Feudal lords have obligations to any liege from whom they hold fiefs in fealty. If a lord holds fiefs in two kingdoms, he is under feudal obligations to both sovereigns. This applies even if a vassal inherits a kingdom and become a king in his own right. For example, the Kings of England remained nominal feudal vassals to the Crown of France for their continental possessions.
This is evidenced by such instances as when the Lusignans (who were vassals of King John in his capacity as Count of Poitou), feeling wronged by John, appealed directly to King Philip II in Paris. Moreover, when John refused a royal summon to the French court, Philip declared his French possessions forfeit and seized them. In the other cases, the kings of England paid homage (usually kicking and screaming all the way) to the kings of France over their continental possessions.
The most fitting example to your question, though, would be the Dukes of Burgundy. While nominally a French fief, the lords of Burgundy acquired many territories that were nominally part of the Holy Roman Empire. In AD 1416, John the Fearless paid homage to the Emperor for Franche Comté, which was an Imperial fief, while the French King Charles VII later exempted his son from paying homage in an agreement (i.e. normally the Duke of Burgundy was obliged to paid homage).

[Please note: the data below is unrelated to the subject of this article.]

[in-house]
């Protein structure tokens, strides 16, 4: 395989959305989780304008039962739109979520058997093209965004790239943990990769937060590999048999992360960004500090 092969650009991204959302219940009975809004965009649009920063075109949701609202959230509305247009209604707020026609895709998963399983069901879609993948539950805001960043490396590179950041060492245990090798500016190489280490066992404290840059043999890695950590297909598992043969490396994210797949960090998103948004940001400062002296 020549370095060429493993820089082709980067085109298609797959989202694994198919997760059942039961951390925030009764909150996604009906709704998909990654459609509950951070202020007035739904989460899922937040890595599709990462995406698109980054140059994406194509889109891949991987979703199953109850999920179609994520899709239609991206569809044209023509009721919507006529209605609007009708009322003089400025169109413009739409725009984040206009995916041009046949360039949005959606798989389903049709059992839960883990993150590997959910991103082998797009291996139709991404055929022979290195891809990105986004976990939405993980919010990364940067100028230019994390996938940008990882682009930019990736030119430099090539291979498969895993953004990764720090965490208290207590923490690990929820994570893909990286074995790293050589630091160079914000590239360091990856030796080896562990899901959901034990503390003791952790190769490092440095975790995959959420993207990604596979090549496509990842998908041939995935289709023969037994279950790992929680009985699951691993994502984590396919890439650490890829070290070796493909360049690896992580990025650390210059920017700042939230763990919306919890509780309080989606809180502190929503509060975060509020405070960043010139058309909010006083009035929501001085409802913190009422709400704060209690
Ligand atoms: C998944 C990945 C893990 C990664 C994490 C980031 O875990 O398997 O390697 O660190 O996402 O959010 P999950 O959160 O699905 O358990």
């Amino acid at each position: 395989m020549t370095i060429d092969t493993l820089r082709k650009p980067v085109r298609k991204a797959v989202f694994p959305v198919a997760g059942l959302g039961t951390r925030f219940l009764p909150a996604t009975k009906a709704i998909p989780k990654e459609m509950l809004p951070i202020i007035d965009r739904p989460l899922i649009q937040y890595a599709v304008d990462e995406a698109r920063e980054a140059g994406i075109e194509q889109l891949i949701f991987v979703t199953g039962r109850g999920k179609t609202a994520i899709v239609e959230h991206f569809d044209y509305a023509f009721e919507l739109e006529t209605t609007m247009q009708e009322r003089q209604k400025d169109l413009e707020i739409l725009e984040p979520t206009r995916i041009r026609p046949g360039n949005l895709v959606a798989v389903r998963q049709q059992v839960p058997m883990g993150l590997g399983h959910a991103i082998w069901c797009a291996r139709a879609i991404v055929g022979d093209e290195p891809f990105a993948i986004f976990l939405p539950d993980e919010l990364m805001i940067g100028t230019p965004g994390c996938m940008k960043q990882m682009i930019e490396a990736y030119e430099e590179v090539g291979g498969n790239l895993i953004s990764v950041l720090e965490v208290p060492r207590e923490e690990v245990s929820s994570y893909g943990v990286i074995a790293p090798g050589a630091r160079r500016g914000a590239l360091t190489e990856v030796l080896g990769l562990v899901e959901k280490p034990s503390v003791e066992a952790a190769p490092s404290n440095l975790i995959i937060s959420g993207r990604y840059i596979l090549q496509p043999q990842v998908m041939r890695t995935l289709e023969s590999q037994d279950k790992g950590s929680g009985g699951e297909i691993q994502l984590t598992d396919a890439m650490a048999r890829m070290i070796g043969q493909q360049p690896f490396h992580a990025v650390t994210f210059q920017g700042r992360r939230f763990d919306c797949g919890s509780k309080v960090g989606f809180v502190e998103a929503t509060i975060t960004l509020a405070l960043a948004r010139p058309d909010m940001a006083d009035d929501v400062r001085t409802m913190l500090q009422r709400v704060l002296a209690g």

Thus we may observe that, his position in the realm of England notwithstanding, King John was legally subject to the feudal overlordship of Philip with regards to his holdings in France. Of course, note that in practice a vassal with many holdings might be too powerful for the nominal liege to do anything about.